The fifth tension is between Jesus’ humility and our quest for honor. The meaning of the upper room ought to pervade every sanctuary, board room, lecture hall, living room and kitchen. I may preach humility but I am tempted to practice hubris. Where does self-promotion, institutional pride, and expensive public relations fit in the ethos of the upper room? John 13 offers a fresh understanding of spiritual ambition. We ought to ask ourselves, how do we keep up with the God who kneels?

The sixth tension is between Judas’ betrayal and Peter’s denial. We ignore the personalities seated at the Last Supper at our peril, because we are very much like this company of confused and conflicted individuals. The great reformer Martin Luther was not as ready to write off Judas as a singular aberration of evil as we may be. He saw the likes of Judas and Peter in the church of his day. The tensions around that table are with us today. We are still coping with betrayal and denial around the Lord’s Table and in the board rooms of our churches. We are mixed bag both within ourselves and within the congregation.

The seventh tension is between divine humility and divine glory. Many of us have been trained to separate the theology of cross from the theology of glory, but Jesus insists on keeping them together. This is evident in the upper room. We cannot have the cross without the glory of God and we cannot have his glory without the cross. Humility and exaltation belong together. They are inseparable. But this glory has nothing to do with worldly glory and power, nothing to do with success in the eyes of the world. The Incarnate God who kneels shows us the glory of the Father’s love and approval.

In the days ahead we will explore these tensions in the text. To the degree that we identify with Jesus, his person and his work, we live in this tension. But it is exactly this tension that we have largely lost in contemporary Christian communication. We have obscured the polarity between Jesus-like lowliness and worldly success. We have blurred the distinction between human glory and God’s glory. We have blended Jesus-centered truth and cultural conformity.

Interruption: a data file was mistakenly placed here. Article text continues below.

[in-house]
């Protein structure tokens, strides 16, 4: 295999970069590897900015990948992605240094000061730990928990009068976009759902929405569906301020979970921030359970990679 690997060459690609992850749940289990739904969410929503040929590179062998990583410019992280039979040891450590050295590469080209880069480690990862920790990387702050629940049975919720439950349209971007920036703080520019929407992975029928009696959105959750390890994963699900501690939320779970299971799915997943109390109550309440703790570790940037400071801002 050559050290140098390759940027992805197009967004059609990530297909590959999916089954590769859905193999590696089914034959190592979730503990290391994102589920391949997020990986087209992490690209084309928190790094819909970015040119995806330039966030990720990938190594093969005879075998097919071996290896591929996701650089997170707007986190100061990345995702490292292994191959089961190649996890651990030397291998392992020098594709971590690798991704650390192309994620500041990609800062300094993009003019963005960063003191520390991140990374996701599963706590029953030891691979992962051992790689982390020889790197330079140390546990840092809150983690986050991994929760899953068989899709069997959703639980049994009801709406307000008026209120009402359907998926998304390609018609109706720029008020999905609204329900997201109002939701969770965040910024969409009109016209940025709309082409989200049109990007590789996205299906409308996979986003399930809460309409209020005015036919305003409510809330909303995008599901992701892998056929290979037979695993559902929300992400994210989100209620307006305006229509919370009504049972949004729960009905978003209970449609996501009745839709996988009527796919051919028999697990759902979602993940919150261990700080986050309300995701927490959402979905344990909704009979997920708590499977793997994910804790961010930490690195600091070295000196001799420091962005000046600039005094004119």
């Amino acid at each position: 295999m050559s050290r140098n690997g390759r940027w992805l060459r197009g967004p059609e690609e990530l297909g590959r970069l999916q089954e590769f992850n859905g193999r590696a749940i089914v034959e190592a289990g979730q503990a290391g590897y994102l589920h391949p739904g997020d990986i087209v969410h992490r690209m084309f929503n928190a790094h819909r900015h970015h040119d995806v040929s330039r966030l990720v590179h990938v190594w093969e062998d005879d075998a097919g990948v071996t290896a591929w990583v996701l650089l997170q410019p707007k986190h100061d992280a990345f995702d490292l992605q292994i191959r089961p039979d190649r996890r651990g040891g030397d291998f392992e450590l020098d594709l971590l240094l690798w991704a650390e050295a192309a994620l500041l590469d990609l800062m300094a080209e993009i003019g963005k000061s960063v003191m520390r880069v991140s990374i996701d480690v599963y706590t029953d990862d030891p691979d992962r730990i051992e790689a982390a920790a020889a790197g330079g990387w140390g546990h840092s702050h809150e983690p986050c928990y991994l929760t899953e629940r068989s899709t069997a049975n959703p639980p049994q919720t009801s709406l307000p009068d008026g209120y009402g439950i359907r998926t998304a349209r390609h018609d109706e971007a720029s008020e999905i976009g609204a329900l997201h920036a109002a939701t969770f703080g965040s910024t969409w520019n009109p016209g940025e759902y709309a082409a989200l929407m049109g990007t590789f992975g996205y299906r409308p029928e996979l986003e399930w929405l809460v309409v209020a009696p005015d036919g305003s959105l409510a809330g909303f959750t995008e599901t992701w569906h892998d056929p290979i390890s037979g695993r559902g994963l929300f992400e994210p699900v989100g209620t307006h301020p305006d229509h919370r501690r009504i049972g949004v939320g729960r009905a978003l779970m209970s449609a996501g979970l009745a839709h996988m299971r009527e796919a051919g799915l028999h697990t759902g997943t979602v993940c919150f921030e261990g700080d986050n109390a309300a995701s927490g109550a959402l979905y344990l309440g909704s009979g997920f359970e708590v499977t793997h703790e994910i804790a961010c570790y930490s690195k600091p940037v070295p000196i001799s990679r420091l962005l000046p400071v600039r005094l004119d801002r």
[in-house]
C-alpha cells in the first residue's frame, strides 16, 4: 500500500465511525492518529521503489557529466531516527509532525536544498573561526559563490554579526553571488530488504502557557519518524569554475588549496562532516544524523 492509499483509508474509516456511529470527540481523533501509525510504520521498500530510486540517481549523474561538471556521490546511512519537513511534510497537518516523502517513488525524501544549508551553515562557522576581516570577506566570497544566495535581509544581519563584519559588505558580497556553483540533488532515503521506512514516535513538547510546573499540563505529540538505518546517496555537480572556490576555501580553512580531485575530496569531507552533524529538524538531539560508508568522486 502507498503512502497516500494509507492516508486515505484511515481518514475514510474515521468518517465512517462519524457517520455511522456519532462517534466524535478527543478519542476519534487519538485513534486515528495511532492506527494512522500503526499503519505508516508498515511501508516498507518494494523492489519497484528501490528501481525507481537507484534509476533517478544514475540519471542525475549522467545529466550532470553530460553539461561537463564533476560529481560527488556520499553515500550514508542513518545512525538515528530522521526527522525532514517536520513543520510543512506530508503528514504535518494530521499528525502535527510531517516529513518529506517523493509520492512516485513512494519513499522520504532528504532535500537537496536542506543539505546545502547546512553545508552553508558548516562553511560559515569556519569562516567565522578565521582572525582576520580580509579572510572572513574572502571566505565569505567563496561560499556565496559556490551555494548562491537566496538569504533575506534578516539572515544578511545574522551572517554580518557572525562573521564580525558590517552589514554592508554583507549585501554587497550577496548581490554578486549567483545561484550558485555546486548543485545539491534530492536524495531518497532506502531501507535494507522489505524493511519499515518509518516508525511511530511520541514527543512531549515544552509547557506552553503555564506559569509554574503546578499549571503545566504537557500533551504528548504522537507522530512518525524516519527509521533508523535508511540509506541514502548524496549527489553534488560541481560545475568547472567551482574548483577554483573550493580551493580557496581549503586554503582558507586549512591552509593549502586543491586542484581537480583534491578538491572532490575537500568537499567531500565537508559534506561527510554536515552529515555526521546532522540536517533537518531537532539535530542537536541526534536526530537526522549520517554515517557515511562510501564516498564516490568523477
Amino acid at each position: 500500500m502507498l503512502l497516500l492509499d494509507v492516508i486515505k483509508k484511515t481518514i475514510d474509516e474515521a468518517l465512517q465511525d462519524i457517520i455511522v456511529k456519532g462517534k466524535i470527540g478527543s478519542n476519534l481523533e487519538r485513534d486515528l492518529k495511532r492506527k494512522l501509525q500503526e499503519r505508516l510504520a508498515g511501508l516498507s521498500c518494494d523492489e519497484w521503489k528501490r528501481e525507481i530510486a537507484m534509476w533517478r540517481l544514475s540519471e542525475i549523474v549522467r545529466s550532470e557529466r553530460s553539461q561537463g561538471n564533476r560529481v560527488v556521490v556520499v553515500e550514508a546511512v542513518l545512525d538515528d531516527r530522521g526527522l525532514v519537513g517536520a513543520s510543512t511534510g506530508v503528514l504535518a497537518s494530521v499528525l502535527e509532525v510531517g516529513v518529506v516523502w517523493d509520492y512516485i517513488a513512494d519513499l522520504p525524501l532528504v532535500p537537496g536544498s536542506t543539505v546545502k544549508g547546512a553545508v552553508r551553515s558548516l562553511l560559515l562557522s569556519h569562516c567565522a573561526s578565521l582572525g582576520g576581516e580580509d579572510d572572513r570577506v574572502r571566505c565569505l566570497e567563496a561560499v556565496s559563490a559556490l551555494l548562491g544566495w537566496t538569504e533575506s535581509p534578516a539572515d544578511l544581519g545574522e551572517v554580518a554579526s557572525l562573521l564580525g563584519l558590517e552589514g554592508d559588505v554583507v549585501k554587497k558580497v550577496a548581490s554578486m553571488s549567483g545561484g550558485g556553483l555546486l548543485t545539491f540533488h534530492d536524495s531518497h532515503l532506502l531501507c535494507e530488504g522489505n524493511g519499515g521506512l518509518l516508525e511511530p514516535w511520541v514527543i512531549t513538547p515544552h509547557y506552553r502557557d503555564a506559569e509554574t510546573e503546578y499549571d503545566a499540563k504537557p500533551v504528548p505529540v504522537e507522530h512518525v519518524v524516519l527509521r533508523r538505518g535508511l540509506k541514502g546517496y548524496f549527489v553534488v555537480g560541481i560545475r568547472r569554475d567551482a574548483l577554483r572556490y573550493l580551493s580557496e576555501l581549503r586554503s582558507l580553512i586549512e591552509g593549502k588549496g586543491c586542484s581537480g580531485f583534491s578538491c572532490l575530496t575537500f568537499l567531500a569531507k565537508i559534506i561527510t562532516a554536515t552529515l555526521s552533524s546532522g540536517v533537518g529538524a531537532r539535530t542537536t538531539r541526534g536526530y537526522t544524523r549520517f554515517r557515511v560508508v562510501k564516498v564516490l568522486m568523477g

The Danish Christian thinker Søren Kierkegaard called this sorry state, Christianity without Christ. The Christianity of his day had taken on a religious life of its own—divorced from the message and method of Jesus. Instead of teaching people how to follow Jesus, preachers inspired congregations to admire Jesus. Kierkegaard accentuated the difference between discipleship and admiration. He called Christians to take up their cross and follow Jesus.

When we ignore the tension in the text, Christian communication becomes repetitive and boring. True meditation draws us into the real tension between the Word of God and the way of the world. We wrestle with sin and salvation, judgment and worship, law and grace. Real reflection confronts us with the fallen human condition and God’s redemptive provision. Jesus’ message in the upper room is light years away from the religious info-sermon and the latest self-help dribble. He embodied his final parable. His actions and words corresponded perfectly. Message and method converged in a sermon that exposed the fault lines running between conventional religious thinking and the Gospel. If at first you don’t understand this, give it time. As you read and reread John 13, Jesus, John, and the Holy Spirit will make sense of it for you, and you’ll find surprising life applications. We may not realize the depth of this truth at first, but Jesus promised “later you will understand.”

Upper Room Reflection

What does it mean to belong to the order of the towel and basin?
Which of the tensions in the text challenges your understanding of discipleship the most?
How have you experienced the difference between admiring Jesus and following Jesus?
What strategies or excuses do we use to evade the order of the towel and basin?